"But I thought the fighting was over..." she was beginning, pale and startled.
"So it is. But the deviltry's only beginning. Miss Traill will tell you as you go. In God's name, madam, take my word for it, and do as I bid you."
"He... he saved me," sobbed Miss Traill.
"Saved you?" Miss Bishop was aghast. "Saved you from what, Mary?"
"Let that wait," snapped Mr. Blood almost angrily. "You've all the night for chattering when you're out of this, and away beyond their reach. Will you please call James, and do as I say - and at once!"
"You are very peremptory...."
"Oh, my God! I am peremptory! Speak, Miss Trail!, tell her whether I've cause to be peremptory."
"Yes, yes," the girl cried, shuddering." Do as he says - Oh, for pity's sake, Arabella."
Miss Bishop went off, leaving Mr. Blood and Miss Traill alone again.
"I... I shall never forget what you did, sir," said she, through her diminishing tears. She was a slight wisp of a girl, a child, no more.
"I've done better things in my time. That's why I'm here," said Mr. Blood, whose mood seemed to be snappy.
She didn't pretend to understand him, and she didn't make the attempt.
"Did you... did you kill him?" she asked, fearfully.
He stared at her in the flickering candlelight. "I hope so. It is very probable, and it doesn't matter at all," he said. "What matters is that this fellow James should fetch the horses." And he was stamping off to accelerate these preparations for departure, when her voice arrested him.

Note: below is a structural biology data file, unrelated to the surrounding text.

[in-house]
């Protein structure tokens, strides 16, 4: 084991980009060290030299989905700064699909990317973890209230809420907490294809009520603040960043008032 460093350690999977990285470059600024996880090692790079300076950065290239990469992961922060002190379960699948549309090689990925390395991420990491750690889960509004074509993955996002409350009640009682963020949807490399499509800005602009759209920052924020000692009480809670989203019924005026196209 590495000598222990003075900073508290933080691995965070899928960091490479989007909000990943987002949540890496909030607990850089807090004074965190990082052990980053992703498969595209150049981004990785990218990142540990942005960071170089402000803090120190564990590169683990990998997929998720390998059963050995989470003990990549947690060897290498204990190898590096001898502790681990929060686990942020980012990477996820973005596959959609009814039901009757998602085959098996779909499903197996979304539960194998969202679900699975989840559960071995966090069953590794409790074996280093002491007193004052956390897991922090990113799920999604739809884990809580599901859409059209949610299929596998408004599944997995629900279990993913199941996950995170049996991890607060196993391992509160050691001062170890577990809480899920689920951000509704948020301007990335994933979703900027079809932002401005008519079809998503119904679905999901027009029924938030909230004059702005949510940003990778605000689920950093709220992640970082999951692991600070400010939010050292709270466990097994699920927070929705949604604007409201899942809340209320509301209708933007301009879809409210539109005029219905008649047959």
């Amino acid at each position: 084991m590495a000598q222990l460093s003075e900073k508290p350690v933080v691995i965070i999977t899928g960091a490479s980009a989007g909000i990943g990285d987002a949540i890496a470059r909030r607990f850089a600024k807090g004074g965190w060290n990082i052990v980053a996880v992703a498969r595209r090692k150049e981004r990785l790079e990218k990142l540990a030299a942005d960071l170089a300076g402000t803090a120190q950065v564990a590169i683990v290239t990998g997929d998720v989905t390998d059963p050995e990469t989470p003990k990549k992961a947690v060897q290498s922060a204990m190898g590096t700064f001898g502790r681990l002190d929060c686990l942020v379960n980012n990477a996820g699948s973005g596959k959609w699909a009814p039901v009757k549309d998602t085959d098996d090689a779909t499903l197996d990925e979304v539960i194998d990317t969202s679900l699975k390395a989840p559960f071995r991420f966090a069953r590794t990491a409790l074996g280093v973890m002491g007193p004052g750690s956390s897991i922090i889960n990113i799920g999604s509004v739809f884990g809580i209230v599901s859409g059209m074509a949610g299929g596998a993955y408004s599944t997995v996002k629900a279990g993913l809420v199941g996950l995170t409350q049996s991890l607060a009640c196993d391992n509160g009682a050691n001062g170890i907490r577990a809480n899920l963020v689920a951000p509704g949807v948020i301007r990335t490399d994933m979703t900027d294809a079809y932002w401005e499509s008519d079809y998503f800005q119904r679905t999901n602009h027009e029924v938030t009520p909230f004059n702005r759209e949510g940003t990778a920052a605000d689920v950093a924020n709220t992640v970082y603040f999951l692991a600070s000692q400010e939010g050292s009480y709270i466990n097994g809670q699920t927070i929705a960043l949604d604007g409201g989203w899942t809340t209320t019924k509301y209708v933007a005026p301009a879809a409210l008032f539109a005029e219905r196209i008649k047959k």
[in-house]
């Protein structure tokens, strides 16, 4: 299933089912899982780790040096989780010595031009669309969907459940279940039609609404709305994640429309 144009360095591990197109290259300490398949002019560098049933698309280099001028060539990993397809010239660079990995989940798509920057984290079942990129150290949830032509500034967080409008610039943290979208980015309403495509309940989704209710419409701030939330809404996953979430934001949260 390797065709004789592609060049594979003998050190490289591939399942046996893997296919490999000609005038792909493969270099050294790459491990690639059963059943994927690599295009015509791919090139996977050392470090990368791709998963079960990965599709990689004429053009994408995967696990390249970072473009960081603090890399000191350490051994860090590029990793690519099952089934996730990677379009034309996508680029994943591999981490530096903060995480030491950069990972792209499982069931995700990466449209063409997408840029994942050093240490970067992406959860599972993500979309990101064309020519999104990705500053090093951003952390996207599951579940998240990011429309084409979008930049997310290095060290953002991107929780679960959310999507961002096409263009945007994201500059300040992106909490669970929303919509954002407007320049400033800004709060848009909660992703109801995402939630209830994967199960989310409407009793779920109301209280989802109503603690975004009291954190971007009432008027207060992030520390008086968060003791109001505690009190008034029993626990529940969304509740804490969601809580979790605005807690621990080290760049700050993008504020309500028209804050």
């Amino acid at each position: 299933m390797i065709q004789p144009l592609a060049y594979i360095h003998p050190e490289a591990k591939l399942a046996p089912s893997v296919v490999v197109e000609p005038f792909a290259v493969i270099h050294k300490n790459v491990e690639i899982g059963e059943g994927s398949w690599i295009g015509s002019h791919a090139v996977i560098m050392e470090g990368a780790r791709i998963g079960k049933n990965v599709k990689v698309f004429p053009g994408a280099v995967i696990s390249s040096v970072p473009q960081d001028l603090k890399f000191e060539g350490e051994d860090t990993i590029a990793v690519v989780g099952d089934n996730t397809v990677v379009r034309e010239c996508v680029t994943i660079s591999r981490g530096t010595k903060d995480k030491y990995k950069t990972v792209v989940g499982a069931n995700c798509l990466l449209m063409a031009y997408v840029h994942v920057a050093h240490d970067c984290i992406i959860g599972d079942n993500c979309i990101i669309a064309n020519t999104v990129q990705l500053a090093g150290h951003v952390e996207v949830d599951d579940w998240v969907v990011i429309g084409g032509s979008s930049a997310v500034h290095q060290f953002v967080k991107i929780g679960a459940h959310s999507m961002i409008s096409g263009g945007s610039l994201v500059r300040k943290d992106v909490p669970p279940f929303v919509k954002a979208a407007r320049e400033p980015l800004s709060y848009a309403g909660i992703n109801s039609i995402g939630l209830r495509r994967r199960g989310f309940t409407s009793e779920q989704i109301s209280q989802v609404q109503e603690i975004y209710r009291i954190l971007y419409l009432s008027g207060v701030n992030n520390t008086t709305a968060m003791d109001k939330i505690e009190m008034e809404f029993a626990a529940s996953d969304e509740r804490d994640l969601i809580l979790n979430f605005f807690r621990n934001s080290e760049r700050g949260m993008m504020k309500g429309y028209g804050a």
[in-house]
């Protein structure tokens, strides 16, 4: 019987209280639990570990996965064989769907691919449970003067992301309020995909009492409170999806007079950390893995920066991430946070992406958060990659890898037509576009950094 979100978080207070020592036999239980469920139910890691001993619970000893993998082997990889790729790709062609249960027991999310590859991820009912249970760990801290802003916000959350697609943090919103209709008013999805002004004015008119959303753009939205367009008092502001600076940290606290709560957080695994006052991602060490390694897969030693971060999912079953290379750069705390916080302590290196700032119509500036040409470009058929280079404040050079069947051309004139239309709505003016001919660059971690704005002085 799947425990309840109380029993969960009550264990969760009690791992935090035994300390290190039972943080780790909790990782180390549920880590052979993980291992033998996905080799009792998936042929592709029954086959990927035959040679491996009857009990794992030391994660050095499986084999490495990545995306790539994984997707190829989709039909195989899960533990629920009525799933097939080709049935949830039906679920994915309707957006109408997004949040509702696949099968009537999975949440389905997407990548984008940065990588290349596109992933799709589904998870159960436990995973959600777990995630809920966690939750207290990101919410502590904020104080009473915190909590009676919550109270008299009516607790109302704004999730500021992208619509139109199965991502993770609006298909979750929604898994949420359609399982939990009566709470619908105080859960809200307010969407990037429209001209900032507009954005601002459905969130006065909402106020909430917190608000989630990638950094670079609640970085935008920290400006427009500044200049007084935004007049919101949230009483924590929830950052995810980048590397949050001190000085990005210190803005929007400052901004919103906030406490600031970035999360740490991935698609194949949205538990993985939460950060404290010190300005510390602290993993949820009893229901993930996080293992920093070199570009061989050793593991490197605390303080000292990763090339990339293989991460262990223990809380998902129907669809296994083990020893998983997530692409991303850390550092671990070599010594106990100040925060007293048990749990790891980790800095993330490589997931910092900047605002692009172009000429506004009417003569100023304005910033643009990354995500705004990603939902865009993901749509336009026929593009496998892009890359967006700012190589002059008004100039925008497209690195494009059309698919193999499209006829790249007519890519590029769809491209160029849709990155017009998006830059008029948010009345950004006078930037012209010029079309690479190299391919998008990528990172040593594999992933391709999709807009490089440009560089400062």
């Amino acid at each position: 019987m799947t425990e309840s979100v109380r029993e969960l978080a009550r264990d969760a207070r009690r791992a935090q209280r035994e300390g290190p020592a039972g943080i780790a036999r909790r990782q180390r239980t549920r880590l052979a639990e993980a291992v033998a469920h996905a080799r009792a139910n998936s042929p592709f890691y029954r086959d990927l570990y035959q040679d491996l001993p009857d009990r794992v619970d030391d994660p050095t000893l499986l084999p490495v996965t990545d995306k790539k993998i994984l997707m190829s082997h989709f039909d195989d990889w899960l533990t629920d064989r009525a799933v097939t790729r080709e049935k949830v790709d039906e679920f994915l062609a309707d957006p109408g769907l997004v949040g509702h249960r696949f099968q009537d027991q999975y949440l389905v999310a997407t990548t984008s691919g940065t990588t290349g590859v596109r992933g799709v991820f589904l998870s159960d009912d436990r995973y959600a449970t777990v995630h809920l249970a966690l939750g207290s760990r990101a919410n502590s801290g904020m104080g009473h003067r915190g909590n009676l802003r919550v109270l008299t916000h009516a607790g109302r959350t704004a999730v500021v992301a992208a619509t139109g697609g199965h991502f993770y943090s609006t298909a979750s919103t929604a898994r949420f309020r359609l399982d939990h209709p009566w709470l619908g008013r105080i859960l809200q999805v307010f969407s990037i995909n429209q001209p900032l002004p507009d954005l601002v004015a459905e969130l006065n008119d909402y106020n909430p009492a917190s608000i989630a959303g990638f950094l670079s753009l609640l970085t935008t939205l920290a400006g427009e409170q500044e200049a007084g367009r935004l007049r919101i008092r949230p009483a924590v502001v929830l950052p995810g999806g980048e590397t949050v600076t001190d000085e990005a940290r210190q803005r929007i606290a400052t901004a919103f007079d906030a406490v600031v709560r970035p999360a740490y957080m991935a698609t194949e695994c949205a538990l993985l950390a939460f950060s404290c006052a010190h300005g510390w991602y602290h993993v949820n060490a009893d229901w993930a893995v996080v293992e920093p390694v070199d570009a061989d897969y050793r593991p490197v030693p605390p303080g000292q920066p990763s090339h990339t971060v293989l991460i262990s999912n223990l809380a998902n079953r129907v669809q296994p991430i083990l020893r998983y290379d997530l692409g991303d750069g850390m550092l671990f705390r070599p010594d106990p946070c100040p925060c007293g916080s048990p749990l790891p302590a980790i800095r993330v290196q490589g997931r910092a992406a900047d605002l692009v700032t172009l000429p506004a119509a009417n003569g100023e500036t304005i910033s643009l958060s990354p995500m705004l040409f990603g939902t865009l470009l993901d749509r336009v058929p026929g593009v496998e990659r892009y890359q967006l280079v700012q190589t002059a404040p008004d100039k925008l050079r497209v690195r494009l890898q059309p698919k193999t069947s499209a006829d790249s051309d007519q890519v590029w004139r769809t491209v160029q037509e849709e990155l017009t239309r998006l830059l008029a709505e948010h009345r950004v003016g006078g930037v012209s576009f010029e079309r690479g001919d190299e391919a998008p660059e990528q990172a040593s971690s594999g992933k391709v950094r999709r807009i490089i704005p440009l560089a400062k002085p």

"Don't leave me! Don't leave me here alone!" she cried in terror.
He paused. He turned and came slowly back. Standing above her he smiled upon her.
"There, there! You've no cause for alarm. It's all over now. You'll be away soon - away to Speightstown, where you'll be quite safe."
The horses came at last - four of them, for in addition to James who was to act as her guide, Miss Bishop had her woman, who was not to be left behind.
Mr. Blood lifted the slight weight of Mary Traill to her horse, then turned to say good-bye to Miss Bishop, who was already mounted. He said it, and seemed to have something to add. But whatever it was, it remained unspoken. The horses started, and receded into the sapphire starlit night, leaving him standing there before Colonel Bishop's door. The last he heard of them was Mary Traill's childlike voice calling back on a quavering note -
"I shall never forget what you did, Mr. Blood. I shall never forget."
But as it was not the voice he desired to hear, the assurance brought him little satisfaction. He stood there in the dark watching the fireflies amid the rhododendrons, till the hoofbeats had faded. Then he sighed and roused himself. He had much to do. His journey into the town had not been one of idle curiosity to see how the Spaniards conducted themselves in victory. It had been inspired by a very different purpose, and he had gained in the course of it all the information he desired. He had an extremely busy night before him, and must be moving.
He went off briskly in the direction of the stockade, where his fellow-slaves awaited him in deep anxiety and some hope.
Captain Blood -by- Rafael Sabatini